Goal- keep government interference in business to a
minimum and to allow private enterprise to flourish
Continued to place high tariffs
Reduced income taxes- people had more $$ in their
Wages and productivity rose because of new
 1920-1929 prosperous
 Annual income rose 30% from $522 to $705
Goods and Prices, 1900 and 1928
wringer and washboard
brushes and brooms
Sewing machine (mechanical) $5
washing machine
vacuum cleaner
sewing machine (electric)
 Installment Plan- buying goods on credit
 Pushed by advertisers
 Some economist and business owners not for
installment plan. Saw it as getting out of hand
 Banks loaned money with low interest rates
 Most Americans focused on present, not
worried about future
 Idea: what could go wrong with
 Technological and economic changes
 Laissez Faire
 Life seemed easier and more enjoyable
for many
 Little warning for what is about to come
 18th amendment- prohibition 1919
 19th amendment – women’s suffrage 1920
 Bootleggers, speakeasies, organized crime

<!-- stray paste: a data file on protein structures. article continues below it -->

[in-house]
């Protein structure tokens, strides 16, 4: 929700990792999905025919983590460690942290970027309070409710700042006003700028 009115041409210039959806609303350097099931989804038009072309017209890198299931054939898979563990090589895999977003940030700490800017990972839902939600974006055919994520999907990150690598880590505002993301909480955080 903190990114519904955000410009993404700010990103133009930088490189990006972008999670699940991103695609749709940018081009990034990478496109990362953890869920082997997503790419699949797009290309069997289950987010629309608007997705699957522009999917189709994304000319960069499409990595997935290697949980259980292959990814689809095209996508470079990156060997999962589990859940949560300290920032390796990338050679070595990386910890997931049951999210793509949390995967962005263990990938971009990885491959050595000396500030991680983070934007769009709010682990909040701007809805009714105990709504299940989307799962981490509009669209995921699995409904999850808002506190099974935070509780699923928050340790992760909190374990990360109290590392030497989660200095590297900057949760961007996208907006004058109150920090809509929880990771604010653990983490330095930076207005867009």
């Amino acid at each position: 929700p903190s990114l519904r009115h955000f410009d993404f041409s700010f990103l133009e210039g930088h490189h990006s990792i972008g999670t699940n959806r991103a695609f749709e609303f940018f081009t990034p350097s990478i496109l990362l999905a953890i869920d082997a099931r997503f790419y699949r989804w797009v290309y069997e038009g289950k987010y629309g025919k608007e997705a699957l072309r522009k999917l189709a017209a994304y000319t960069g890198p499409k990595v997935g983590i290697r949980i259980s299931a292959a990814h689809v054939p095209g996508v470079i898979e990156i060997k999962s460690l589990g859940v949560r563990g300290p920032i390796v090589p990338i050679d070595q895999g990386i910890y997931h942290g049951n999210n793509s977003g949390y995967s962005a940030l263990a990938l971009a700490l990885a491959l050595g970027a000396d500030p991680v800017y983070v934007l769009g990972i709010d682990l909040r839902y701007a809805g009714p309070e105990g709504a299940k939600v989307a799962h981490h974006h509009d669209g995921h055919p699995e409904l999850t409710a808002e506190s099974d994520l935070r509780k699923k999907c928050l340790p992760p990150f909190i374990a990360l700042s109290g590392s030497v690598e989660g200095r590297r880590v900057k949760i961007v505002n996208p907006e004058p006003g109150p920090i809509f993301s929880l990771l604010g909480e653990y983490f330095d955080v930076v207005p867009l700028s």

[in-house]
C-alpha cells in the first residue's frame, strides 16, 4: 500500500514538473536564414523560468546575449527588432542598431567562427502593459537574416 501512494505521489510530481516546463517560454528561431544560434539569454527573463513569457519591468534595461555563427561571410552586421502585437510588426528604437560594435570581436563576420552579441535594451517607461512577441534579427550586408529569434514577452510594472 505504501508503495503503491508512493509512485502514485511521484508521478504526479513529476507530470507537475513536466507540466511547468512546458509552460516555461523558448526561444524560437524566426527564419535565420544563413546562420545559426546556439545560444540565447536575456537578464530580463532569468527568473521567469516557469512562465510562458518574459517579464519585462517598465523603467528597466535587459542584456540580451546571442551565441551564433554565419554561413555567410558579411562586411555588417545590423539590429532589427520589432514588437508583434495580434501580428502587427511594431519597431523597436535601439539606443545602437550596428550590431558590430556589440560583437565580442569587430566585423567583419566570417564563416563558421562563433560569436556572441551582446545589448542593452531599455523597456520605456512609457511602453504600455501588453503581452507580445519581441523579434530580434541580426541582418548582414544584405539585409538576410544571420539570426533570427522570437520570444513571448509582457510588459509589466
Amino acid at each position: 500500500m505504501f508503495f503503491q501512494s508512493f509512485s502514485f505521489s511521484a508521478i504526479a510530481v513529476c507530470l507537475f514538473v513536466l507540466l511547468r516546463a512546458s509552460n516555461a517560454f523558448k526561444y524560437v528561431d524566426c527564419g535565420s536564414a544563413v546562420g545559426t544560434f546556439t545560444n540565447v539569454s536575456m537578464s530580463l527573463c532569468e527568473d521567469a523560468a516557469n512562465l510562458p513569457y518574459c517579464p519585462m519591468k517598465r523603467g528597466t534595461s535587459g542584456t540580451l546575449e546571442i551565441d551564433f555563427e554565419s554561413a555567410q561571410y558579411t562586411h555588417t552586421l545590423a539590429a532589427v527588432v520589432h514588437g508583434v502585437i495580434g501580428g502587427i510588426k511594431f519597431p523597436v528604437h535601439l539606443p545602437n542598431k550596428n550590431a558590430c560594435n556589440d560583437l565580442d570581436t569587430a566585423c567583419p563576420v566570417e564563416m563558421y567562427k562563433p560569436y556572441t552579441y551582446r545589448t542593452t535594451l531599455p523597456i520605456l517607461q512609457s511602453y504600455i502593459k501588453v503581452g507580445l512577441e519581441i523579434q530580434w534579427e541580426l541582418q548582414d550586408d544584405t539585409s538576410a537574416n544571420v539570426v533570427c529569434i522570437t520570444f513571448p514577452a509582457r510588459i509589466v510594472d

 Modernism vs Traditionalism
 fundamentalism-living based off of biblical text
 Scopes trial- fight over evolution and the role of science
and religion in public schools and society
 Urban Sprawl
 Flapper
 Double standard
 Teens turn rebellious- spinning more time with friends
and less time with family
 Harlem Renaissance
 1910-1920 Great Migration
 5.2 million moved to cities
 New goals
 Migration was an expression of their changing
attitude toward themselves “black is beautiful”
 Push- racial violence, economic discrimination,
natural disasters in south (1927 flood)
 Pull- job opportunities, better pay in the north (still
encountered discrimination
 Marcus Garvey- Jamaica, AA live in a separate society
 Radical messages of black pride
 Created the UNIA and 1918 move to NY
Black nationalist fraternal organization founded by Garvey
 Mass meetings, heartfelt speeches, parades, message of
 Encourage followers to go back to Africa to help natives
throw off white oppressors
 Convicted of mail fraud and jailed
 Legacy: black pride, economic independence, reverence for